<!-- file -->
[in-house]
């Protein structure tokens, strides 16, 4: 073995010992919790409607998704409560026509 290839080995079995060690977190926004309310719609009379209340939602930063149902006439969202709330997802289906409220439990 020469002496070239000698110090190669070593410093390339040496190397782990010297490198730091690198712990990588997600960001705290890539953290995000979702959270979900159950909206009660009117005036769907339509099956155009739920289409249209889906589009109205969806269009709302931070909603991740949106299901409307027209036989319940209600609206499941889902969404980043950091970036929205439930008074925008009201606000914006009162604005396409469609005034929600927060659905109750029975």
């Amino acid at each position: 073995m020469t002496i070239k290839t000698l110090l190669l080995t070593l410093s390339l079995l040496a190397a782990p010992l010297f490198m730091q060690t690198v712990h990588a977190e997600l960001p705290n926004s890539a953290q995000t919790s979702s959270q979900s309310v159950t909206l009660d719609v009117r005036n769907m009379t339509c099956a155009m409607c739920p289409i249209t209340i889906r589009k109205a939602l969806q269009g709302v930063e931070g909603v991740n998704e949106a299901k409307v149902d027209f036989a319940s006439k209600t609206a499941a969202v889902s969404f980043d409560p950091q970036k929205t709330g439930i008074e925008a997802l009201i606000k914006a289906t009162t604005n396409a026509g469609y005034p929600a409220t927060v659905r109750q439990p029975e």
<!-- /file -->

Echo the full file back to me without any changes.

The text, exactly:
[in-house]
């Protein structure tokens, strides 16, 4: 073995010992919790409607998704409560026509 290839080995079995060690977190926004309310719609009379209340939602930063149902006439969202709330997802289906409220439990 020469002496070239000698110090190669070593410093390339040496190397782990010297490198730091690198712990990588997600960001705290890539953290995000979702959270979900159950909206009660009117005036769907339509099956155009739920289409249209889906589009109205969806269009709302931070909603991740949106299901409307027209036989319940209600609206499941889902969404980043950091970036929205439930008074925008009201606000914006009162604005396409469609005034929600927060659905109750029975």
């Amino acid at each position: 073995m020469t002496i070239k290839t000698l110090l190669l080995t070593l410093s390339l079995l040496a190397a782990p010992l010297f490198m730091q060690t690198v712990h990588a977190e997600l960001p705290n926004s890539a953290q995000t919790s979702s959270q979900s309310v159950t909206l009660d719609v009117r005036n769907m009379t339509c099956a155009m409607c739920p289409i249209t209340i889906r589009k109205a939602l969806q269009g709302v930063e931070g909603v991740n998704e949106a299901k409307v149902d027209f036989a319940s006439k209600t609206a499941a969202v889902s969404f980043d409560p950091q970036k929205t709330g439930i008074e925008a997802l009201i606000k914006a289906t009162t604005n396409a026509g469609y005034p929600a409220t927060v659905r109750q439990p029975e």